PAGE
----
By Kate Jackman-Atkinson, Neepawa Banner & Press
There’s no problem that can’t be solved through increased regulation. At least that was the takeaway from a panel tasked with updating Canada’s telecom and broadcast laws. While the Broadcasting and Telecommunications Legislative Review Panel’s report, a year-and-a-half in the making, includes 97 recommendations, one has really raised concern with Canadians, and for good reason.
Recommendation 56 suggests that the existing licensing regime in the Broadcasting Act be accompanied by a registration regime. Such a change would require a person carrying on a media content undertaking by means of the internet to register, unless otherwise exempt. While the stated goal is to level the playing field between Canadian broadcasters, who have to pay licenses and fees, and their online competitors, who don’t, the wording is too broad. Does every podcaster in their closet need a license? How about every blogger, hyper-local news site or Facebook group? The idea of requiring media outlets to be registered smacks of authoritarianism and it’s a flavour Canadians don’t much like.
Perhaps it all boils down to concerns over the stated “heart” of the recommendations, with the report saying, “This new model would bring all those providing media content services to Canadians — whether online or through conventional means, whether foreign or domestic, whether or not they have a place of business in Canada — within the scope of the Broadcasting Act and under the jurisdiction of the CRTC.” The problem is that while we want Netflix, Facebook and Google to no longer have an unfair advantage over Canadian broadcasters, we don’t want to see the vast number of small players, from one person and their camera, to small local newsrooms, subject to control and pressure from government. The problem is that registration is a key part of this and any registration model requires a government bureaucracy and enforcement to oversee it.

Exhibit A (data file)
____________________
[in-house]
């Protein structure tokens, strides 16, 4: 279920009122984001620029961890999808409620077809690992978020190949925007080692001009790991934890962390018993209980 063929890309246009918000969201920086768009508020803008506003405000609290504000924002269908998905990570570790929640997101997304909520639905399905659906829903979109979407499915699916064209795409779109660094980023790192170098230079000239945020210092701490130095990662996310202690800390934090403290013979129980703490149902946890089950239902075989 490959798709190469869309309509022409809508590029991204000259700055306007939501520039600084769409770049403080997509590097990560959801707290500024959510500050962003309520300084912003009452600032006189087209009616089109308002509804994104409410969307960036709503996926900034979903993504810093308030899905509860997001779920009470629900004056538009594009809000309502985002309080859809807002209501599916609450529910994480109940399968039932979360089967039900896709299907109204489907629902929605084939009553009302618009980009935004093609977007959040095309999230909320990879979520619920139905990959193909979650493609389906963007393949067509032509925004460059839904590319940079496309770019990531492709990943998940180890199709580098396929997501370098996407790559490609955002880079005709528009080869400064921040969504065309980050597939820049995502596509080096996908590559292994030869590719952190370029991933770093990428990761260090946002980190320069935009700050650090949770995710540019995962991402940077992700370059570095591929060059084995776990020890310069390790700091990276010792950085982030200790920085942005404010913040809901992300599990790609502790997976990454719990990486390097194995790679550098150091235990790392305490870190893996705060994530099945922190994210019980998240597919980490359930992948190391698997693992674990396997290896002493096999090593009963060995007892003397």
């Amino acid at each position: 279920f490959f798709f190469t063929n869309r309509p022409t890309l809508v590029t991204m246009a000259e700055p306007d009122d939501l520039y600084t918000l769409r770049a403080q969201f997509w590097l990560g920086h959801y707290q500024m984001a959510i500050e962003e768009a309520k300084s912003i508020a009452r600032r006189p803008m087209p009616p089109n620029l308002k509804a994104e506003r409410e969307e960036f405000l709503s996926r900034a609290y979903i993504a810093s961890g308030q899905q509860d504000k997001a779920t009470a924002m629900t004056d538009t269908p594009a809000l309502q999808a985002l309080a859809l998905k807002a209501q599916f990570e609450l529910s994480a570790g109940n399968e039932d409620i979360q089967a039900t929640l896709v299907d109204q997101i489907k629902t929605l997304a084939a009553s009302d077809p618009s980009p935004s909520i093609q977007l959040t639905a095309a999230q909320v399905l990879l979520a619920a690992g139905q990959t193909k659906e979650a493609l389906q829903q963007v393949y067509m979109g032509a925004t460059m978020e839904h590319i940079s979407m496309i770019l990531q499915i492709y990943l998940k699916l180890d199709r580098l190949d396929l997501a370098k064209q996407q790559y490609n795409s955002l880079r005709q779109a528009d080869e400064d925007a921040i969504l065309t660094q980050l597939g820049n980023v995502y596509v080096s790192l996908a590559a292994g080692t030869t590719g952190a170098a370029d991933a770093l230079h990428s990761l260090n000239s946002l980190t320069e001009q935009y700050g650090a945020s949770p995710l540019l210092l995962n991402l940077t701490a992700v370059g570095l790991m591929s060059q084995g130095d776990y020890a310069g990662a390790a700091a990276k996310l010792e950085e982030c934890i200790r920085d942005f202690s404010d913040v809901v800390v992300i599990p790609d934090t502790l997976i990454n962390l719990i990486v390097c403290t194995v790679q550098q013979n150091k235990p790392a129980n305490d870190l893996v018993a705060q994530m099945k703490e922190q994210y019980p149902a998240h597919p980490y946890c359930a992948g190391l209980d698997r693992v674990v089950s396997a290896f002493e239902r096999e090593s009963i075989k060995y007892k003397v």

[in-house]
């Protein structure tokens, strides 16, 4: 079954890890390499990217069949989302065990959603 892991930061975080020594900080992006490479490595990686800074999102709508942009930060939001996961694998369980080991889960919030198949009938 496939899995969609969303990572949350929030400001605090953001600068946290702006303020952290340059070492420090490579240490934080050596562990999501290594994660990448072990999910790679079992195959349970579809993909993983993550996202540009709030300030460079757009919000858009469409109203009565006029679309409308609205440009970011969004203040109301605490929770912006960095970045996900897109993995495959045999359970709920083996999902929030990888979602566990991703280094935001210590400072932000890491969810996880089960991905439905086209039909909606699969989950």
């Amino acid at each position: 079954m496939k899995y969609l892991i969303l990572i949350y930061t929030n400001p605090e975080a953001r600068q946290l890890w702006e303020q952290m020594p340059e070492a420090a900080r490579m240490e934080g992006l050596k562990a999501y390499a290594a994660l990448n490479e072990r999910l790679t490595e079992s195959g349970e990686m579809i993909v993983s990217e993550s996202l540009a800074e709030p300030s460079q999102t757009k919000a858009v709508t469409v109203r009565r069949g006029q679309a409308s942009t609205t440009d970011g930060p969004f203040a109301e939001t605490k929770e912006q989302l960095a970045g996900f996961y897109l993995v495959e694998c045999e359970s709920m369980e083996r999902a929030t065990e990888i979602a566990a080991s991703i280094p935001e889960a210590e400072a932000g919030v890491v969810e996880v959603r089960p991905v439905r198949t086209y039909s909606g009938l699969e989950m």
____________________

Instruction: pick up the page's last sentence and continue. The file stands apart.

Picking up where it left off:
In the days since the story broke, the government has backed away from the licensing aspect. On Monday, Heritage Minister Steven Guilbeault called a press conference to clarify earlier comments. He was quoted by the CBC, saying “Let me be clear. Our government has no intention to impose licensing requirements on news organizations, nor will we try to regulate news content.” But this idea is baked into so many of the recommendations.
The internet has resulted in the proliferation of more news sources than we could ever have imagined a few decades ago and this fracturing of the media landscape has created some problems. It has bred click-bait, fabricated stories and a lack of accountability that comes when you can’t march right down to a media outlet and talk to someone in charge. It has resulted in coverage that often resembles a plague of locusts, swarming from story to story, leaving nothing in its wake. It requires those consuming the news to be more vigilant than in the past. But it has also created space for more voices, allowed citizens to report their own experiences and allowed people to access a much broader range of news.
Despite concerns, many of the recommendations are positive. For example, there is an entire section about making advanced telecommunications more accessible; a recommendation that the CRTC should expand its information gathering and reporting on network neutrality and one that Canadians should be able to access and consume media content safely and securely and be assured that their data and privacy are respected and protected. It also recommends requiring foreign subscription services to collect GST on subscriptions, an unfair advantage they currently hold.
I don’t envy the committee, there are clearly issues that need to be addressed, but it’s hard to use regulation to solve problems almost entirely related to the internet’s ever-changing and fluid nature.